However, a study of adult emergency department patients who screened positive for risky alcohol use did not find any impact of brief interventions (Baird et al., 2017). A limitation to the intervention tool used in this study was that none of the patients were screened for alcohol use disorder or were referred to treatment, which is often an integral part of the brief intervention process (National Academies of Sciences, Engineering, and Medicine, 2018). Participant outcomes were measured by self-reported drinking and driving behaviors (based on the 6 items from the Impaired Driving Scale) in follow-up interviews. One group of patients was administered a brief intervention program (3 telephone counseling intervention sessions based on the principles of motivational interviewing; n = 204) and the control group was given a placebo program on fire and burn home safety (n = 203). Neither participant groups’ pre-treatment self-reported readiness to change, nor the mechanism of injury (motor vehicle crash versus other) affected self-reported outcomes (Baird et al., 2017).

Costs: Alcohol screening and brief interventions in medical facilities require people with special training to administer the intervention. However, several studies show intervention is cost effective and substantially reduces future health care costs such as hospital and emergency room visits (Guard & Rosenblum, 2008).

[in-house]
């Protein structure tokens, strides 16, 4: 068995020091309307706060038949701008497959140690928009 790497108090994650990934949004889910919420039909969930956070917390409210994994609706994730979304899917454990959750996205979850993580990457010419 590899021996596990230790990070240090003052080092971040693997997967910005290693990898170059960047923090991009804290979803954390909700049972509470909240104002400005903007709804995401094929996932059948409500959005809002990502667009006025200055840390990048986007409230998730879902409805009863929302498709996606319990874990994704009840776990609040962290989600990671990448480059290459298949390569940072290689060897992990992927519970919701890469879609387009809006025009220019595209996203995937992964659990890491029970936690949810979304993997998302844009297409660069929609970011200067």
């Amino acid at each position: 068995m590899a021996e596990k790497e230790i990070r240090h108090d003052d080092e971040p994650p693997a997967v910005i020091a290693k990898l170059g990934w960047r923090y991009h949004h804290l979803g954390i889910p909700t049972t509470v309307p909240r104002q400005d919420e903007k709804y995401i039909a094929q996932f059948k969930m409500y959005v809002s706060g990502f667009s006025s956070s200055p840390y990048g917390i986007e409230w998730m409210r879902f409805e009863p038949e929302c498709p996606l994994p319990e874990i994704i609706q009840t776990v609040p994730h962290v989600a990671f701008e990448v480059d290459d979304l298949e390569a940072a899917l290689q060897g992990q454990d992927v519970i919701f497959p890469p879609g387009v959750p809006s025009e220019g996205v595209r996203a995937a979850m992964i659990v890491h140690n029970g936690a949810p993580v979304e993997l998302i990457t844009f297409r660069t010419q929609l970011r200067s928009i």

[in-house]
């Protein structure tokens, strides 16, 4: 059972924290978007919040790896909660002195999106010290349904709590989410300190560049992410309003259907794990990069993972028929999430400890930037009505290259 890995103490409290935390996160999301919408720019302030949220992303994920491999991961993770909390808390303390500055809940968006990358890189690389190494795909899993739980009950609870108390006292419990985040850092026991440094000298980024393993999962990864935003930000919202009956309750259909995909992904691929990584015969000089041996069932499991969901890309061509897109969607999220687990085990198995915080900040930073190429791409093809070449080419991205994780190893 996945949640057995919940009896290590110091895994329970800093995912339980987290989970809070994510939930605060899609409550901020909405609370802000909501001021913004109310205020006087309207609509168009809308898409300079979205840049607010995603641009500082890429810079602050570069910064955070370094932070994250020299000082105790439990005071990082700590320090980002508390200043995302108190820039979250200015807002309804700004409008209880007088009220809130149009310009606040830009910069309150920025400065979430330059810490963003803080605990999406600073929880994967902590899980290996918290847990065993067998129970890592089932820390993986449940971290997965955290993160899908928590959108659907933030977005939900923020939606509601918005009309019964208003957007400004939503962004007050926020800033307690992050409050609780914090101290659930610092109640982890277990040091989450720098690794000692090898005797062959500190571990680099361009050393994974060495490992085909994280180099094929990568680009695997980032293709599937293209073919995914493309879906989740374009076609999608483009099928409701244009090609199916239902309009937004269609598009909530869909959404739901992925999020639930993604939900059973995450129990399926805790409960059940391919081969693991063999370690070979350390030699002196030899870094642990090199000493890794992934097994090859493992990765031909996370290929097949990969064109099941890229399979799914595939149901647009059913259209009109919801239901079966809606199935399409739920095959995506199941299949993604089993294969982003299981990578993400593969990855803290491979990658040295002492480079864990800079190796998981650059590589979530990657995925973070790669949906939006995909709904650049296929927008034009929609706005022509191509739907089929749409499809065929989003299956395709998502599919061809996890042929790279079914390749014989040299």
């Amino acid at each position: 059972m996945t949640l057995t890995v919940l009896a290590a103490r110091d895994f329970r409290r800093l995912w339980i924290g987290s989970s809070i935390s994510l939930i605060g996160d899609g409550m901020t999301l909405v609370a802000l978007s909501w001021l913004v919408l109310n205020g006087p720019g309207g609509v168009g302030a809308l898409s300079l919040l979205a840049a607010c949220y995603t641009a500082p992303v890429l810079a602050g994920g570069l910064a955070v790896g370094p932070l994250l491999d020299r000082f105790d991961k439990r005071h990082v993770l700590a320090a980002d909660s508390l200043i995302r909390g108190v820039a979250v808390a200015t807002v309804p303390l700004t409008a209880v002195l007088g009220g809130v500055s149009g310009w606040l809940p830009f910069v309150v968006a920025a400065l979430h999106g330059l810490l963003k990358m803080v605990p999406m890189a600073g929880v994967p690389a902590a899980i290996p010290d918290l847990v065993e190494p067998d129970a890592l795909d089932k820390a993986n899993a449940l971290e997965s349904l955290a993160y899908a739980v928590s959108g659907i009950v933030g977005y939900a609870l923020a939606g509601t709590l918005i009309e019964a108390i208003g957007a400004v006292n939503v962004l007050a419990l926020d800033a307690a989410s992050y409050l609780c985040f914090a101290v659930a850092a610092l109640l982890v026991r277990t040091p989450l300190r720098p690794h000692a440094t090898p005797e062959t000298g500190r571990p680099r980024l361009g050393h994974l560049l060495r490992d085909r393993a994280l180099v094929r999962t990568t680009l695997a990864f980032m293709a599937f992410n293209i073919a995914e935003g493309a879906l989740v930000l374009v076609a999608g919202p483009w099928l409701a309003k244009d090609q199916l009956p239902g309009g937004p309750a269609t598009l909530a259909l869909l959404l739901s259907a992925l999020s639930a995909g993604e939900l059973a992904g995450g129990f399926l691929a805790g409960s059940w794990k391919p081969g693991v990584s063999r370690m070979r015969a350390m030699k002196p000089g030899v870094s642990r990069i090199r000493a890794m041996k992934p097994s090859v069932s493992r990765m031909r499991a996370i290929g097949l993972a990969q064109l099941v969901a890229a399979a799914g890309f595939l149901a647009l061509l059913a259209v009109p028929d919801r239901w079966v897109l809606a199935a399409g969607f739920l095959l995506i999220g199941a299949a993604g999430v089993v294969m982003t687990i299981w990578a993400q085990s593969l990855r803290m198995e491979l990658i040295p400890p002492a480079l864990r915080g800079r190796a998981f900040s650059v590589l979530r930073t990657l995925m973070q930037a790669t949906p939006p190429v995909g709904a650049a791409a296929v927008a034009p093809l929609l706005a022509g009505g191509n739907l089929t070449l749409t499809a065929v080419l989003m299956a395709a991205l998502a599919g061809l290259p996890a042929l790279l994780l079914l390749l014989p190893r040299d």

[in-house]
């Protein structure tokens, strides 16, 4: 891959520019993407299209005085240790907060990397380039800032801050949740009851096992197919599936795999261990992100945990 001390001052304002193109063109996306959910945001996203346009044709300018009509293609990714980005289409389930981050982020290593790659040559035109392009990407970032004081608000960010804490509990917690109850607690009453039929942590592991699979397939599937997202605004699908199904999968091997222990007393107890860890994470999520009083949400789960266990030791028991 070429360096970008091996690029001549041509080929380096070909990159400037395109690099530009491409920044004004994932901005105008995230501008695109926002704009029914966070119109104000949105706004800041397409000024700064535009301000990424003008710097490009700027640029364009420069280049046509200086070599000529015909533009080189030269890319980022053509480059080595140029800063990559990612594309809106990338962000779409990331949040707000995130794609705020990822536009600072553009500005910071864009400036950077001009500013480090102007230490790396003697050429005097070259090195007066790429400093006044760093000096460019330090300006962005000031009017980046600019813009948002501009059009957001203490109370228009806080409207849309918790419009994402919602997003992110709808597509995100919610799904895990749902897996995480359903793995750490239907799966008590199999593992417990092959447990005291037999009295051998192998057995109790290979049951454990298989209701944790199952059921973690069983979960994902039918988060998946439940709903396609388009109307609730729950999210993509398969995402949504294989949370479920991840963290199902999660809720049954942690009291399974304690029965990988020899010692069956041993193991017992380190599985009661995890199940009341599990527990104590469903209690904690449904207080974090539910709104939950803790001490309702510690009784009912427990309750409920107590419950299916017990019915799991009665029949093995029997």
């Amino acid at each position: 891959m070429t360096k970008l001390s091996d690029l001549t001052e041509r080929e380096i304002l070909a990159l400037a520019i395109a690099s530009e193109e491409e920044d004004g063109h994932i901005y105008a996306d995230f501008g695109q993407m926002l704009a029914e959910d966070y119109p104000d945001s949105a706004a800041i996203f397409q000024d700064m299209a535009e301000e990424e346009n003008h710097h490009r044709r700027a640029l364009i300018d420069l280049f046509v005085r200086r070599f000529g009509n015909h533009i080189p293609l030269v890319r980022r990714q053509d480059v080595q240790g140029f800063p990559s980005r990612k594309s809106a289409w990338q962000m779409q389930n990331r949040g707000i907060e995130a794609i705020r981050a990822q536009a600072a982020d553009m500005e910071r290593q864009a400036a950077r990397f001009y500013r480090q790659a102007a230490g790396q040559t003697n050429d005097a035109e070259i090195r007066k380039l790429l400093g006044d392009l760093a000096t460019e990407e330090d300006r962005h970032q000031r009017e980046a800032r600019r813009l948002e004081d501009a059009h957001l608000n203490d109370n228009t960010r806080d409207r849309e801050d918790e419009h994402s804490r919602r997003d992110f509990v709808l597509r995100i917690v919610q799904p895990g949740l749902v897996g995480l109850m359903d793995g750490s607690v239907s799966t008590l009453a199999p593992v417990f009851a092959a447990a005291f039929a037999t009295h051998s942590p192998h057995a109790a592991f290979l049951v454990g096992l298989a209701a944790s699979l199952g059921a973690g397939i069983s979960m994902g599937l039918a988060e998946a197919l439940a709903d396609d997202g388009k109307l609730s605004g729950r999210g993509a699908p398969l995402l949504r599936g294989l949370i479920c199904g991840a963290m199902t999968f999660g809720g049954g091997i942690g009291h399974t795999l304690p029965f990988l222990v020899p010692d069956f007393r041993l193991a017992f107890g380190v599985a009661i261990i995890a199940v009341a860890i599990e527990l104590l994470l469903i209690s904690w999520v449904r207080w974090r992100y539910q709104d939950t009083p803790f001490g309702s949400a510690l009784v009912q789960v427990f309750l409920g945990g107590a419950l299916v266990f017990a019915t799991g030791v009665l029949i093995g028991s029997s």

Time to implement: Procedures for alcohol screening and brief interventions are readily available from APHA (Guard & Rosenblum, 2008), the American College of Emergency Physicians (ACEP, 2006), and the National Institute on Alcohol Abuse and Alcoholism (NIAAA, 2005), and can be implemented as soon as staff is identified and trained.

Other issues:

  • Alcohol exclusion laws: An alcohol exclusion law (Uniform Accident and Sickness Policy Provision Law or UPPL) allows insurance companies to deny payment to hospitals for treating patients injured while impaired by alcohol or a non-prescription drug (NHTSA, 2008). These laws may cause hospitals to be reluctant to determine the BACs of injured drivers and may limit the use of alcohol screening (although screening does not measure the patient's BAC). As of April 2018 alcohol exclusion laws were in effect in 37 States (GHSA, 2018a), though the extent to which insurance companies deny payment is, at best, sporadic.